They say that fear is a powerful motivator and, when predicting how the technical hiring process might start to shift in 2019, it’s certainly a powerful factor. A few constants from 2018 and earlier are expected to remain: there will be a shortage of available talent, an unemployment rate that is low across the board and particularly low with technical professionals, and a growing number of companies looking for top technical talent.
1. Rampant Growth in Newer Technologies: While Java, C, C++, and Python will continue to hold their top spots in the TIOBE Index, these older technologies are holding on thanks to legacy applications. However, newer technologies like Swift and Go have made aggressive year-over-year gains in the rankings, both climbing several spots thanks to the popularity of iOS apps and Go finding its home among enterprise and industrial applications. They’re expected to be hot, in-demand languages in 2019 and to continue that growth spurt, which is promising for technical professionals who keep their knowledge up to date and worrisome for technologists whose bread and butter is still driven by legacy applications.
2. Salary Concerns: According to a recent study by Business.org, 64% of responding employees report their income level as the most worrisome aspect of their current employment. A similar Blind study conducted this summer showed that 61% of tech pros feel they’re underpaid. This fear is driving a lot of employed technical professionals to look for greener pastures and higher salaries elsewhere. If they find them, they’re eager to switch jobs, which is great news for employers looking for new talent who are willing to pay well and not so great news for employers looking to retain their current technical talent without offering significant raises.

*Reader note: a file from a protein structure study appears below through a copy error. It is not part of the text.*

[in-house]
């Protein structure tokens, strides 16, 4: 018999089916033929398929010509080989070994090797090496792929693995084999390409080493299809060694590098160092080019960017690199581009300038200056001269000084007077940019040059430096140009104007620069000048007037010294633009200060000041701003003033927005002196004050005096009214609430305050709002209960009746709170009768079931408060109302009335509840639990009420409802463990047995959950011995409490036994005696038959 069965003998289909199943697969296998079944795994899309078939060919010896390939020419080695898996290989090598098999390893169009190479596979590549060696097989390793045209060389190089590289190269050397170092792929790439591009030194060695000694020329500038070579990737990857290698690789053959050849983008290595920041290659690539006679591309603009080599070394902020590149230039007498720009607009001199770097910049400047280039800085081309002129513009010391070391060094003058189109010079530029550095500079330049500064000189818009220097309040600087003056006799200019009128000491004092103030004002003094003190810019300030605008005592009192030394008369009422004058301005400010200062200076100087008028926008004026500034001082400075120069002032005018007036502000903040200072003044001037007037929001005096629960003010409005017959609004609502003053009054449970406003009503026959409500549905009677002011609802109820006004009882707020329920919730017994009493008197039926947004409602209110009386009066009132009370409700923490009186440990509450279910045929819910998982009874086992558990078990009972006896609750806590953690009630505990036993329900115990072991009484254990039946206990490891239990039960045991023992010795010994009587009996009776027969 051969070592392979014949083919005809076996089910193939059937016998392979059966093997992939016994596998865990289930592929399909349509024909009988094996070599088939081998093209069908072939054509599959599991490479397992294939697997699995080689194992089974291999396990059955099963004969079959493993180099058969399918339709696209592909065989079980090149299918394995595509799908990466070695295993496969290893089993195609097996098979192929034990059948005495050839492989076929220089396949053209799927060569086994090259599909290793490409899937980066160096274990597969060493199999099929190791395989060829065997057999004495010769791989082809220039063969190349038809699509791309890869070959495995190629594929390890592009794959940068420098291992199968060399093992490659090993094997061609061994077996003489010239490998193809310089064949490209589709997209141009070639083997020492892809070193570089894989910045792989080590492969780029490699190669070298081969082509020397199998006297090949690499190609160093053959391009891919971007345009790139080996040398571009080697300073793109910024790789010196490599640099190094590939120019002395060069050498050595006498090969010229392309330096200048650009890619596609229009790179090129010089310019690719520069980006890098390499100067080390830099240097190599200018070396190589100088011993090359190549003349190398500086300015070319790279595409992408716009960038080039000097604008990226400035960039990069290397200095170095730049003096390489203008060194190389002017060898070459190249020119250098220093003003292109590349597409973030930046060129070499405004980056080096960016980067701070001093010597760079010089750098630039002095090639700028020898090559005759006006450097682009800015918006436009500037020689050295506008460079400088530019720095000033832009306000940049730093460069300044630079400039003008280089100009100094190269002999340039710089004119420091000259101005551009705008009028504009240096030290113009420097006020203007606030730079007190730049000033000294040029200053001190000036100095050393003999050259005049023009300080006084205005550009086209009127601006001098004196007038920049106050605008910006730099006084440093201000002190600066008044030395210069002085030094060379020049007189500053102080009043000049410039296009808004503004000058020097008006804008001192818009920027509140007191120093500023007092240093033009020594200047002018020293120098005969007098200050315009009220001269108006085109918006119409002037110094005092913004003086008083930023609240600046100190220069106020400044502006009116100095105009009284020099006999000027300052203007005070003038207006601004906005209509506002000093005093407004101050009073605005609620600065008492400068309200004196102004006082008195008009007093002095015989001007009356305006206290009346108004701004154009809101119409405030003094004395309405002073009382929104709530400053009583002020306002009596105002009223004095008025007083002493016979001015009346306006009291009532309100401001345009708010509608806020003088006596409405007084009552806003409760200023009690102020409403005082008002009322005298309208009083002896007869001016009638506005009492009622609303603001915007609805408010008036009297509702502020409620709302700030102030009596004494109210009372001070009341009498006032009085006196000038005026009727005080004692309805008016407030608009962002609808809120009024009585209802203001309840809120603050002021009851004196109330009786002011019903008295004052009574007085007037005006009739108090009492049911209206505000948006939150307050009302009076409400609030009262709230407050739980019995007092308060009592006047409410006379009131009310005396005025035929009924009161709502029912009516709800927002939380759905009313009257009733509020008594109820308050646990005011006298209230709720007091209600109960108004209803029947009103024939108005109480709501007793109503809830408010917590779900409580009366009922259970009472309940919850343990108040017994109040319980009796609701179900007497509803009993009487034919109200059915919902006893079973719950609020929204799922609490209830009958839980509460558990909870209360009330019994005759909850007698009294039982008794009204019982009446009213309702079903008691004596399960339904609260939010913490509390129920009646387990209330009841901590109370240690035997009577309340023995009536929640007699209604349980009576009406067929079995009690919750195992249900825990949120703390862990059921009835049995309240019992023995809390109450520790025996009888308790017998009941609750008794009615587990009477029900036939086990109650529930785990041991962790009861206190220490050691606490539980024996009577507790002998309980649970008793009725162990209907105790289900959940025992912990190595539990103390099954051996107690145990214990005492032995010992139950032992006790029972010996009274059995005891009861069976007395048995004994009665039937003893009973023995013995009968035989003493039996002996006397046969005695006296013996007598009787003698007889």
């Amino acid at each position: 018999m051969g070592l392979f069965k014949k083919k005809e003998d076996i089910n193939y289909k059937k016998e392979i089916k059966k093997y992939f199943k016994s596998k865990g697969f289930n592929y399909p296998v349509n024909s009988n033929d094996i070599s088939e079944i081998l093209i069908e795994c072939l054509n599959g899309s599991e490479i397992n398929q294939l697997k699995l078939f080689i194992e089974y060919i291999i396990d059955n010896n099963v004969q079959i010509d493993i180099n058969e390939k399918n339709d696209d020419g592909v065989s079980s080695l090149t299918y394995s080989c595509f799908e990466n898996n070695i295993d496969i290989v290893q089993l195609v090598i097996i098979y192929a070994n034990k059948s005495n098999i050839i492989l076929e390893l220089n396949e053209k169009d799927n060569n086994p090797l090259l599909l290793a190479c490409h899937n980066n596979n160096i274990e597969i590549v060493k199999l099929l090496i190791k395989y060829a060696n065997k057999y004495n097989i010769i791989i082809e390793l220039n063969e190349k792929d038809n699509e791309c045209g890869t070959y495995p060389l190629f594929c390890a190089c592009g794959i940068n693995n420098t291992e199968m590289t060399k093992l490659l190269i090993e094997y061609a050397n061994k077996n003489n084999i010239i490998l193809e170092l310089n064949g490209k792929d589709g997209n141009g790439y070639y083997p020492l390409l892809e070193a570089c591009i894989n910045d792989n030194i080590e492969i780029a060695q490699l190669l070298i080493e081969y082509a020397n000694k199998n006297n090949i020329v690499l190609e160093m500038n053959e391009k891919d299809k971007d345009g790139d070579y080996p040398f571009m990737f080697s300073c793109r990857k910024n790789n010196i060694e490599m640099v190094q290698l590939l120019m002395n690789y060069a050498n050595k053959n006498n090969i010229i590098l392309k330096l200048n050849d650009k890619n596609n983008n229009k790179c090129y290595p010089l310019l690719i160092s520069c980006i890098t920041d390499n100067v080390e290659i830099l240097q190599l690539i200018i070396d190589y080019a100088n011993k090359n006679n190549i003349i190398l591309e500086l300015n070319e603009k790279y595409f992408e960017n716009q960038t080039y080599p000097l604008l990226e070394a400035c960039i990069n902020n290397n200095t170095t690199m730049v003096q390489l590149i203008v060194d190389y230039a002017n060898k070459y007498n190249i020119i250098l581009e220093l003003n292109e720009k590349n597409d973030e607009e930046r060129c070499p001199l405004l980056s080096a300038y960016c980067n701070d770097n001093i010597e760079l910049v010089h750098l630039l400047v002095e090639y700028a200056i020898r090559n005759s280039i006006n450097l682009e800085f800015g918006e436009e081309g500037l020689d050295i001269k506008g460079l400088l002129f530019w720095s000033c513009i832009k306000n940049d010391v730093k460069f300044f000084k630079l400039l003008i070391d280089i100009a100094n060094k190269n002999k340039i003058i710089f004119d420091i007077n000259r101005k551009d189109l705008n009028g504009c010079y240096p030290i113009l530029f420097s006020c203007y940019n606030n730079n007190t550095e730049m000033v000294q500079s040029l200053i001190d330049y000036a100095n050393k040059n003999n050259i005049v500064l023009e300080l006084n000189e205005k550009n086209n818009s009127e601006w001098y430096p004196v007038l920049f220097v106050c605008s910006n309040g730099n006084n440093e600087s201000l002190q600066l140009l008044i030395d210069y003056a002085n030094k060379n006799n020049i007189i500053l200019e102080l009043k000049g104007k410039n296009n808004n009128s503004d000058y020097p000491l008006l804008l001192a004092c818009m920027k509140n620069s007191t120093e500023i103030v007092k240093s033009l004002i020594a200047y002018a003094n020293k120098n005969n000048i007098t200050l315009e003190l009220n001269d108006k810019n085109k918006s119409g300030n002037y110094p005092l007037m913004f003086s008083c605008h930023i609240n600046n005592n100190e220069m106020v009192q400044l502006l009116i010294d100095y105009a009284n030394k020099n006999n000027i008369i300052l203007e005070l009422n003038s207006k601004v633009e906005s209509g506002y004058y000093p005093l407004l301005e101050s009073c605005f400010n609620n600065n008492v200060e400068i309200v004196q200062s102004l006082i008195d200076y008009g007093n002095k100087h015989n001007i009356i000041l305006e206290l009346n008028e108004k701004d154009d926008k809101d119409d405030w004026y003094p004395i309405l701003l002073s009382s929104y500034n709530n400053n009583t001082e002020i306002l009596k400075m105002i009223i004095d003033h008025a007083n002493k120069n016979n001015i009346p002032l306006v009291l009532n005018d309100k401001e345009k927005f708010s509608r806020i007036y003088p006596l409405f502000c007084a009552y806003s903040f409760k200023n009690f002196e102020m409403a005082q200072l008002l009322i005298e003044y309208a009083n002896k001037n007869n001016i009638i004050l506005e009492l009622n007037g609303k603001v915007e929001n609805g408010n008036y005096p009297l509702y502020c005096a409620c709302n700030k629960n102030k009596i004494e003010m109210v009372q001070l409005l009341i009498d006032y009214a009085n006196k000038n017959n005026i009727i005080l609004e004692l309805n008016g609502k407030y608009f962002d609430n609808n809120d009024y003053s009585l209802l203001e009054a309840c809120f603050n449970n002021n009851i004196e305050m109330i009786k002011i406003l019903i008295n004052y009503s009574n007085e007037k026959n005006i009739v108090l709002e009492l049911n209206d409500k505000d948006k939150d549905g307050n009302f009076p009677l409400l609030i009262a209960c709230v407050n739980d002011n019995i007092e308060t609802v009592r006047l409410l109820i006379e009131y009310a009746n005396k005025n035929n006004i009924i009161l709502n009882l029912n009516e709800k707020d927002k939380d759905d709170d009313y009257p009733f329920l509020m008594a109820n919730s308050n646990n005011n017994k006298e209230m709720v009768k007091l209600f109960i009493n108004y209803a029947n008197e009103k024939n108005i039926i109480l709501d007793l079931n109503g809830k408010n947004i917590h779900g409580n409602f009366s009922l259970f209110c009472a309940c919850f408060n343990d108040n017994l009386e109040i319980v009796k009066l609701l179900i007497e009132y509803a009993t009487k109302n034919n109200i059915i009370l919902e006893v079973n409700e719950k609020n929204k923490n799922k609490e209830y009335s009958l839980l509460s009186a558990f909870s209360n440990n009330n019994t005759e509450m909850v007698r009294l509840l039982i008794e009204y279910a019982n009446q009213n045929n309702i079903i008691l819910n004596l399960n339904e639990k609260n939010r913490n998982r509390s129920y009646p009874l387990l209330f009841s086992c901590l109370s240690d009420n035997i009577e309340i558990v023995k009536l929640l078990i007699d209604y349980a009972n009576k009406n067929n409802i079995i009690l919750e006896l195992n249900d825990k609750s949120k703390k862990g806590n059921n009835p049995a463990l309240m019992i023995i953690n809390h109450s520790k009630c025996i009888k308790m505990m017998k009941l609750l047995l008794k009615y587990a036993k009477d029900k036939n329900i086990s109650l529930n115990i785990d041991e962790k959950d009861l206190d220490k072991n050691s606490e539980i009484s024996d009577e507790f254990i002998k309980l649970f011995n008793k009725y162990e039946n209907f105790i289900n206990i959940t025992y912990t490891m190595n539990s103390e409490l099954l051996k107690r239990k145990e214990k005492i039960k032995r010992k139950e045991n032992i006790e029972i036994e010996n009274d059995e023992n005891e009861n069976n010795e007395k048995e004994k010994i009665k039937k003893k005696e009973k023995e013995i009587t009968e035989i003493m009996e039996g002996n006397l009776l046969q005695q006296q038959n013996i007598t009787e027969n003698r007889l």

3. Job Loss Fears: In the aforementioned study conducted by Business.org, 22% cited potential job loss as their number one concern with their current position. This percentage is on the rise and, if technical employees sense their employer is on a downward trend, they’ll be more likely to jump ship in 2019.
4. Whiteboard Induced Woes: According to a recent Dice survey, the aspect of the interview process that worries technical professionals most is whiteboarding. A whopping 42% dread this aspect of the interview process the most and many said it leaves them feeling dumb. Because technical professionals are so afraid this portion of the interview process, there’s even a GitHub repo dedicated to listing companies that don’t do whiteboards, which means there are already tech pros avoiding putting themselves out there for certain positions solely because of whiteboarding. If your company uses these in the interview process, you may scare off some top technical talent or see a lot of talent come in and freeze up at the whiteboard despite their coding competence once on the job.
While fears may drive a few shifts 2019’s technical hiring process, the general consensus is that more of the same low unemployment rates and strong competition for top technical talent is expected. However, offering higher salaries, stability, access to more than legacy application work, and a reduction or shift in whiteboarding could put your company ahead of the competition.